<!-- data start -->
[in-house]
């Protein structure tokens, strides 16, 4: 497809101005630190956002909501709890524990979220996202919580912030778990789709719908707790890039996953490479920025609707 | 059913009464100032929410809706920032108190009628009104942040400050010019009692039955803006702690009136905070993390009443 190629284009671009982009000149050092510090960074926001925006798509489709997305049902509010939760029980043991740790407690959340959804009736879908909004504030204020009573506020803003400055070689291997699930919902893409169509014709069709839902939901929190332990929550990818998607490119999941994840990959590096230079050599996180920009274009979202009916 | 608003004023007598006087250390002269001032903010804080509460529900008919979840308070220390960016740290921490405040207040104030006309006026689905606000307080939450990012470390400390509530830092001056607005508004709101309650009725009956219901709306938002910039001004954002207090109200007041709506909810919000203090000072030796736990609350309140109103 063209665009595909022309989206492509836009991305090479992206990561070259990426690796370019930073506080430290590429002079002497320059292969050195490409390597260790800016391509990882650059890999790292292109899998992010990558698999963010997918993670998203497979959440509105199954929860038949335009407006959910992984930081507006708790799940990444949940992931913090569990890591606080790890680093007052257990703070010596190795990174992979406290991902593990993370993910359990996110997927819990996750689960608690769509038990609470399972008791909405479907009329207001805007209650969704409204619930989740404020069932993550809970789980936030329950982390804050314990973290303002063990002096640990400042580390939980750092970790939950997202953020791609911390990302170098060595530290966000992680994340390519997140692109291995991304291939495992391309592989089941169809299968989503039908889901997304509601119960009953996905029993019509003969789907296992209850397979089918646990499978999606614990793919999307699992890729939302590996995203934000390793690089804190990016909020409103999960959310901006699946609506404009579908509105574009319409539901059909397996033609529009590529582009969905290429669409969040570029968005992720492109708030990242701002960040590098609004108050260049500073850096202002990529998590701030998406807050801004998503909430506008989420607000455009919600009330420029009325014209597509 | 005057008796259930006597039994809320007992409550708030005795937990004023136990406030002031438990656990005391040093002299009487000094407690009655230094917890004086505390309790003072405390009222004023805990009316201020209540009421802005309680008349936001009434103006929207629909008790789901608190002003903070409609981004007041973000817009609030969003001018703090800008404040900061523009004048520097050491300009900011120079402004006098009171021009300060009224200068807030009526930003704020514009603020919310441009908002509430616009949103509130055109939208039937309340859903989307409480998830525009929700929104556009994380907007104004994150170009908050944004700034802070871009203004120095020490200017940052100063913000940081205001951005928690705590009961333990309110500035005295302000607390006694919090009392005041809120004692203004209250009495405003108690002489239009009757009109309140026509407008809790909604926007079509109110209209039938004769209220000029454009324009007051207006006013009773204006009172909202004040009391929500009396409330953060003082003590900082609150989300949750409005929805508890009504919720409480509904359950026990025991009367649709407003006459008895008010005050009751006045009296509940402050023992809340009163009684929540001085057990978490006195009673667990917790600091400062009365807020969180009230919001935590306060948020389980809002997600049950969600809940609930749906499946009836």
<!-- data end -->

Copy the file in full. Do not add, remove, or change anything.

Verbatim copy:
[in-house]
């Protein structure tokens, strides 16, 4: 497809101005630190956002909501709890524990979220996202919580912030778990789709719908707790890039996953490479920025609707 | 059913009464100032929410809706920032108190009628009104942040400050010019009692039955803006702690009136905070993390009443 190629284009671009982009000149050092510090960074926001925006798509489709997305049902509010939760029980043991740790407690959340959804009736879908909004504030204020009573506020803003400055070689291997699930919902893409169509014709069709839902939901929190332990929550990818998607490119999941994840990959590096230079050599996180920009274009979202009916 | 608003004023007598006087250390002269001032903010804080509460529900008919979840308070220390960016740290921490405040207040104030006309006026689905606000307080939450990012470390400390509530830092001056607005508004709101309650009725009956219901709306938002910039001004954002207090109200007041709506909810919000203090000072030796736990609350309140109103 063209665009595909022309989206492509836009991305090479992206990561070259990426690796370019930073506080430290590429002079002497320059292969050195490409390597260790800016391509990882650059890999790292292109899998992010990558698999963010997918993670998203497979959440509105199954929860038949335009407006959910992984930081507006708790799940990444949940992931913090569990890591606080790890680093007052257990703070010596190795990174992979406290991902593990993370993910359990996110997927819990996750689960608690769509038990609470399972008791909405479907009329207001805007209650969704409204619930989740404020069932993550809970789980936030329950982390804050314990973290303002063990002096640990400042580390939980750092970790939950997202953020791609911390990302170098060595530290966000992680994340390519997140692109291995991304291939495992391309592989089941169809299968989503039908889901997304509601119960009953996905029993019509003969789907296992209850397979089918646990499978999606614990793919999307699992890729939302590996995203934000390793690089804190990016909020409103999960959310901006699946609506404009579908509105574009319409539901059909397996033609529009590529582009969905290429669409969040570029968005992720492109708030990242701002960040590098609004108050260049500073850096202002990529998590701030998406807050801004998503909430506008989420607000455009919600009330420029009325014209597509 | 005057008796259930006597039994809320007992409550708030005795937990004023136990406030002031438990656990005391040093002299009487000094407690009655230094917890004086505390309790003072405390009222004023805990009316201020209540009421802005309680008349936001009434103006929207629909008790789901608190002003903070409609981004007041973000817009609030969003001018703090800008404040900061523009004048520097050491300009900011120079402004006098009171021009300060009224200068807030009526930003704020514009603020919310441009908002509430616009949103509130055109939208039937309340859903989307409480998830525009929700929104556009994380907007104004994150170009908050944004700034802070871009203004120095020490200017940052100063913000940081205001951005928690705590009961333990309110500035005295302000607390006694919090009392005041809120004692203004209250009495405003108690002489239009009757009109309140026509407008809790909604926007079509109110209209039938004769209220000029454009324009007051207006006013009773204006009172909202004040009391929500009396409330953060003082003590900082609150989300949750409005929805508890009504919720409480509904359950026990025991009367649709407003006459008895008010005050009751006045009296509940402050023992809340009163009684929540001085057990978490006195009673667990917790600091400062009365807020969180009230919001935590306060948020389980809002997600049950969600809940609930749906499946009836």